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Re: st: Imputing for missing proportions

From   Maarten Buis <>
Subject   Re: st: Imputing for missing proportions
Date   Thu, 11 Apr 2013 17:28:58 +0200

On Thu, Apr 11, 2013 at 4:21 PM, Geomina Turlea wrote:
> I am fighting for a while with estimate missing data for the share of ICT professionals/total employment, in 59 industries, 27 EU countries and for 14 years.
> This data exists in the European Labour Force Survey, but the dataset is incomplete.
> 1. Can I use mi impute with proportions?
> 2. I used betafit to fit a distribution with values between 0 and 1. Than I imputed the missing values from the estimated beta distribution. Is this method superior/inferior to using mi impute?
> 3. I tried to use the Kolmogorov-Smirnov test, but I don't know what I got wrong. Below is a sequence where I created a variable with the distribution beta and then test the hypothesis with the K-S test. The test rejects the null hypothesis that the data has the distribution I used to create it. How could that be?
> . gen x=rbeta(0.05, 1.77)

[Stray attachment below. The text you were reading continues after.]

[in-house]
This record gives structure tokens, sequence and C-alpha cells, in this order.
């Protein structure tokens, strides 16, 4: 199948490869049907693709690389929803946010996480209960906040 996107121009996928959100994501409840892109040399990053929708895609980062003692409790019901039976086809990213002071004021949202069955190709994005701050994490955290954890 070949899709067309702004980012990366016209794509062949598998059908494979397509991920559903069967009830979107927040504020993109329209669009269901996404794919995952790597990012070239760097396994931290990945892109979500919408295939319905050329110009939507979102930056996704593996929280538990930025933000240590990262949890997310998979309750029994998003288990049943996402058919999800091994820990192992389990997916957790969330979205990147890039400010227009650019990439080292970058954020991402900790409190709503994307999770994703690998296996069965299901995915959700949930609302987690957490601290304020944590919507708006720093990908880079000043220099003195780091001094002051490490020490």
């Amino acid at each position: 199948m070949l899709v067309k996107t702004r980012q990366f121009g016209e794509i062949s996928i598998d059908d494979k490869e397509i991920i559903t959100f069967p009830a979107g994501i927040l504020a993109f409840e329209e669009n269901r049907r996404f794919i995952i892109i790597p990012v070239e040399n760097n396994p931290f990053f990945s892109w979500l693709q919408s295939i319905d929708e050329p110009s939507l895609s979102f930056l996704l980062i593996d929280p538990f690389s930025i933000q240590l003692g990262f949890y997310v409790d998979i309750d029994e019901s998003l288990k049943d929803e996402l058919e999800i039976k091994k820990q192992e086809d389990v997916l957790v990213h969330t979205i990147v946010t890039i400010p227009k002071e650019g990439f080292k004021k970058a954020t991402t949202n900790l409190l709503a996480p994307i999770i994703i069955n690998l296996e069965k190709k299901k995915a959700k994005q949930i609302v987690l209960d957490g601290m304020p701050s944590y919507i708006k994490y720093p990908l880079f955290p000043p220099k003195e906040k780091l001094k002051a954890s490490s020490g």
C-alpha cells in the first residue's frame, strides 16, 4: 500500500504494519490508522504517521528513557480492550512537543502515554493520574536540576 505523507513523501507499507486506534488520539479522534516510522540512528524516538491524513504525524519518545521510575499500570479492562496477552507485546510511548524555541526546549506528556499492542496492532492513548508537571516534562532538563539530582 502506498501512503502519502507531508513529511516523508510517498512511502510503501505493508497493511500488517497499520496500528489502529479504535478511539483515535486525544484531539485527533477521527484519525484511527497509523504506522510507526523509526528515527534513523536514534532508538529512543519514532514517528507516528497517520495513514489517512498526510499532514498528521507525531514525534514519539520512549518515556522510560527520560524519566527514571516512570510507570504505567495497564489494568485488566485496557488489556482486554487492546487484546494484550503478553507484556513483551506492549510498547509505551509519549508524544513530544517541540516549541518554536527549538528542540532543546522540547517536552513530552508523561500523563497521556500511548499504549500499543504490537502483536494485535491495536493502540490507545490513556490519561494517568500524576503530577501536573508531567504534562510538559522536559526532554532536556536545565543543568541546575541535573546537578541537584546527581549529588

> . ksmirnov x=rbeta(0.05, 1.77)

My first step would be to look at the industries with missing values.
Sometimes missing just means 0 or negligable, and looking at the
industries would give you a fair guess of whether that is the case. If
that is the case your imputation problem reduces to just a recoding

For questions 2 and 3: If you have an imputation problem, then you
should use -mi- and not -betafit- (available from SSC), because that
is what -mi- was designed for.

For question 3: -rbeta()- gives you random numbers from a beta
distribution, so that is definately not something you want to feed in
-ksmirnov-. I just would use either -margdistfit- or -hangroot- (also
available from SSC) after -betafit- to check the fit.

-- Maarten

Maarten L. Buis
Reichpietschufer 50
10785 Berlin

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